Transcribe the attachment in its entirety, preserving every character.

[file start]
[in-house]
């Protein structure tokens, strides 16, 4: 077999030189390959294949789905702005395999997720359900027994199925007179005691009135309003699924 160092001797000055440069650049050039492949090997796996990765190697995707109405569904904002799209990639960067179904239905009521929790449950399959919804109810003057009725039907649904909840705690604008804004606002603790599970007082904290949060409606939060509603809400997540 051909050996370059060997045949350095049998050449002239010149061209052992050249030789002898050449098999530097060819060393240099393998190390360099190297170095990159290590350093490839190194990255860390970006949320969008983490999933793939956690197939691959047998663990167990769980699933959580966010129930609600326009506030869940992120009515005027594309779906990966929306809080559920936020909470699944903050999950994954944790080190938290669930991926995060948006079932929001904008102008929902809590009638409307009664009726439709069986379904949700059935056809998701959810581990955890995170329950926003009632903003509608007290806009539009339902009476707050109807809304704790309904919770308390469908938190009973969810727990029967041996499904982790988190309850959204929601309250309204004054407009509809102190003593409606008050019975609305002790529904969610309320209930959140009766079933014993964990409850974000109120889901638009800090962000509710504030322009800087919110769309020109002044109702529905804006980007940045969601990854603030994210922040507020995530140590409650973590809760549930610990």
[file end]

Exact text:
[in-house]
């Protein structure tokens, strides 16, 4: 077999030189390959294949789905702005395999997720359900027994199925007179005691009135309003699924 160092001797000055440069650049050039492949090997796996990765190697995707109405569904904002799209990639960067179904239905009521929790449950399959919804109810003057009725039907649904909840705690604008804004606002603790599970007082904290949060409606939060509603809400997540 051909050996370059060997045949350095049998050449002239010149061209052992050249030789002898050449098999530097060819060393240099393998190390360099190297170095990159290590350093490839190194990255860390970006949320969008983490999933793939956690197939691959047998663990167990769980699933959580966010129930609600326009506030869940992120009515005027594309779906990966929306809080559920936020909470699944903050999950994954944790080190938290669930991926995060948006079932929001904008102008929902809590009638409307009664009726439709069986379904949700059935056809998701959810581990955890995170329950926003009632903003509608007290806009539009339902009476707050109807809304704790309904919770308390469908938190009973969810727990029967041996499904982790988190309850959204929601309250309204004054407009509809102190003593409606008050019975609305002790529904969610309320209930959140009766079933014993964990409850974000109120889901638009800090962000509710504030322009800087919110769309020109002044109702529905804006980007940045969601990854603030994210922040507020995530140590409650973590809760549930610990």